Last Updated on 11/28/2012 by Christian Rudman
I have been a dedicated film shooter for the last year after selling off all my digital equipment in a frenzy and learning to develop my own B&W at home. I have had some tough and frustrating times with film, but there is really nothing quite like watching the image come to life after waiting a spell since you actually took the image to see it. The payoff when I see client’s faces light up after seeing the images for the first time since the shoot is just too big to put a price tag on.
However, all this glory only comes from some serious learning and some special equipment. If you have been shooting a toy camera for any period of time you know how drop dead simple exposure science can be, but as you progress there are things you desire to do with you images that take more than just a chance exposure and leaving it up to Walgreens’ abysmal lab. To take your film photography to the next level with just a few wishlist items, take a short perusal of this suggested equipment list and prepare for even more film photography fun!
A Decent Lightmeter
My trusty lightmeter usually comes out before the camera ever does, just so I at least have a good idea of what to expect from different lighting scenarios once I am in shooting mode. I never leave home without one, even though my Canon F1’s light meter is usually spot on. If my battery ever dies or I want some more specific exposure readings, I whip this awesome piece of tech out.
Sekonic just released some beautiful new L-478 touch-screen meters that are really getting some rave reviews. However, if your pockets don’t feel that deep you can always just go with the trusty old Sekonic L-358 for dependable readings at a great price:
Duh. What’s the point without this stuff? While it may seem asinine to include this on a recommended film photography items list, I’m going to go ahead and point out a few of my favorite current emulsions and urge you to check them out yourself.
Ilford HP5 Plus 400
Great tonal range and a wonderfully usable ISO 400 for most daytime and flash images while also playing well with D76 developer for at-home development. Ilford HP5 Plus 400 also scans easily, making this black and white film a must for any film photographer’s bag.
Lomography Sunset Strip 100
This is a beautifully subdued and warm slide film when developed normally. It has great color range when cross-processed and is the simplest slide film I’ve ever encountered when it comes to scanning, this is an excellent emulsion for almost any application. Check out Chris Gampat’s review of the Lomography Sunset Strip 100 slide film for more information on this unique and beautiful film. Only available in 35mm at this time.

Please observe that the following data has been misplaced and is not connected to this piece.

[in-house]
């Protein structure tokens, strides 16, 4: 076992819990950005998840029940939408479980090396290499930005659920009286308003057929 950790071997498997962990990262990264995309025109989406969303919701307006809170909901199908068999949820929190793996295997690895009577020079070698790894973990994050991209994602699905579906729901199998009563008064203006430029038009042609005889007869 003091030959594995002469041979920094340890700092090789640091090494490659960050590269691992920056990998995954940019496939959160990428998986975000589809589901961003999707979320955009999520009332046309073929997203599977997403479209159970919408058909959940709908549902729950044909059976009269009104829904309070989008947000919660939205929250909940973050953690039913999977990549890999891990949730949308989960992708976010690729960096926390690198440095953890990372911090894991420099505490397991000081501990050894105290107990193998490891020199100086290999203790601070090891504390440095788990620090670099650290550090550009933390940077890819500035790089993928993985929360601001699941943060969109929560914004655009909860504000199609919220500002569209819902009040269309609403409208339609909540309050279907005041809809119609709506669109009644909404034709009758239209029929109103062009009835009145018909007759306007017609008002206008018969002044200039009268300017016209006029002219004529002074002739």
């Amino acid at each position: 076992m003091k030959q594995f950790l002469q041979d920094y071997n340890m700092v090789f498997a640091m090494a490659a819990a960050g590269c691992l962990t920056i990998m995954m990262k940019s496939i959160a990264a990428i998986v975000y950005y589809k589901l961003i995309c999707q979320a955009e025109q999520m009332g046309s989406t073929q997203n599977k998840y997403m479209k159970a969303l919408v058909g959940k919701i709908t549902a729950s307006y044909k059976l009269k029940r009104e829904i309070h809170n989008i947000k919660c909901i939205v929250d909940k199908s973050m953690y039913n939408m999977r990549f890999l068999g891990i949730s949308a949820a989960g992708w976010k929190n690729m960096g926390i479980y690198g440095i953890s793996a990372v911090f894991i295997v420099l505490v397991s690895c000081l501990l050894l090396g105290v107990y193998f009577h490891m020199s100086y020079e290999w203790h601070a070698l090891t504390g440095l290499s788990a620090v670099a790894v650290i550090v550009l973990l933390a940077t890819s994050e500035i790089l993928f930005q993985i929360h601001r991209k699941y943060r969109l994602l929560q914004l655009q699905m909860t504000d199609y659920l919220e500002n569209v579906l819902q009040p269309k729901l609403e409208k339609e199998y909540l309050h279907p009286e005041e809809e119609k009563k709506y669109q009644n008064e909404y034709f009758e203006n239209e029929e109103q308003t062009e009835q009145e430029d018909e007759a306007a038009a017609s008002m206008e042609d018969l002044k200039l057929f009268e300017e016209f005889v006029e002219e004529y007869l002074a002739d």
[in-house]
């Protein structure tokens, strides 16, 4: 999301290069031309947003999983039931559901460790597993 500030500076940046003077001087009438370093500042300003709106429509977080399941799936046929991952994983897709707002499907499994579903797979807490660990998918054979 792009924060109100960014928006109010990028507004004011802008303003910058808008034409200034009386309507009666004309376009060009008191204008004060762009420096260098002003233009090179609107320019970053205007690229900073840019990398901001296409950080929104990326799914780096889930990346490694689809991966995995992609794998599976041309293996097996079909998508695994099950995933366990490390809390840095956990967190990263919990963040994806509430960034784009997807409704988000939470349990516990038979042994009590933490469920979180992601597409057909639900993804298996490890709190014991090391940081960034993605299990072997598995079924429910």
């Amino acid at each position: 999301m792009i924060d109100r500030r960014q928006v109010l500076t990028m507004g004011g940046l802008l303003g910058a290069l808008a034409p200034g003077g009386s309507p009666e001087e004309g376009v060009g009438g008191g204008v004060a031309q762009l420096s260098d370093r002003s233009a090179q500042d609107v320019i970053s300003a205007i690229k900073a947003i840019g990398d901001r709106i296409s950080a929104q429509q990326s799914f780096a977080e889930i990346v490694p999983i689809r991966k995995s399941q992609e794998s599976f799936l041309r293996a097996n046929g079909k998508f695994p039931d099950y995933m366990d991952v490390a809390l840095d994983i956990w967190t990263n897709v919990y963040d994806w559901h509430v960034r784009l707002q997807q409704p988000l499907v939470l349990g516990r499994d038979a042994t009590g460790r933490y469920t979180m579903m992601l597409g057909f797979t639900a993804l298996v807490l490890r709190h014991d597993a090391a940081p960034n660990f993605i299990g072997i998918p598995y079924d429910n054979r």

Kodak New Portra 400
Kodak New Portra 400 is simply amazing film and the most recent new emulsion (and probably last) released by Kodak. While I have a hard time buying and supporting Kodak right now while they are in their death throes, this film makes it impossible not to at least throw a little money their way. With a near digital flexibility with pushing and pulling the ISO (just check out Mat Murrash’s article on Pushing Kodak Portra 400 at FilmPhotographyProject.com), not to mention the unbelievably simple scanning qualities, make this film a priority.
As the name alludes, Fujifilm Reala 100 has amazingly real color rendering with just a touch of saturation for hyper-realistic images. On its way out as Fuji has discontinued it, try to pick this amazing color-negative film up this season before it is all gone. Only available in 120 format.
Japan Camera Hunter’s Film Cases
Unfortunately these wonderful little JCH Film Cases are only currently made for 35mm rolls, but buy enough and he might consider minting some new 120 cases as well. Our very own Gevon Servo has just purchased one for himself and will be reviewing it very soon. Protect your rolls and buy film, not megapixels! (sticker not included)
For those times that you really don’t need to touch the camera, but you just cannot help yourself from taking a photo, make sure to grab a threaded cable release for your classic camera. Or when you are using a tripod. Just don’t forget to make sure your shutter release button on your camera is threaded for one of these bad boys.
Going hand-in-hand with the above cable release, this is not just a film thing, all photographers need one of these. Check out our post on ThePhoblographer.com recommended tripods to help you pick your favorite new three-legged friend this year.
A Really Good Bag to Hold it All
Also goes without saying, but camera’s are not always needing to be around your neck, sometimes you need a place to keep it safe in between shutter snaps and travel destinations. I am in the midst of reviewing the new Think Tank Retrospective 40 which is an amazing bag for just about any occasion and capable of holding any and all of these recommended wishlist items. You can also check out Bobby Zhang’s review of the slightly larger Think Tank Retrospective 50 for you 15” laptop-toting folks out there.
Rest & Relaxation
Be sure to get some R&R this holiday season, as a groggy photographer is a hard picture to get over. Cheers and happy shooting.
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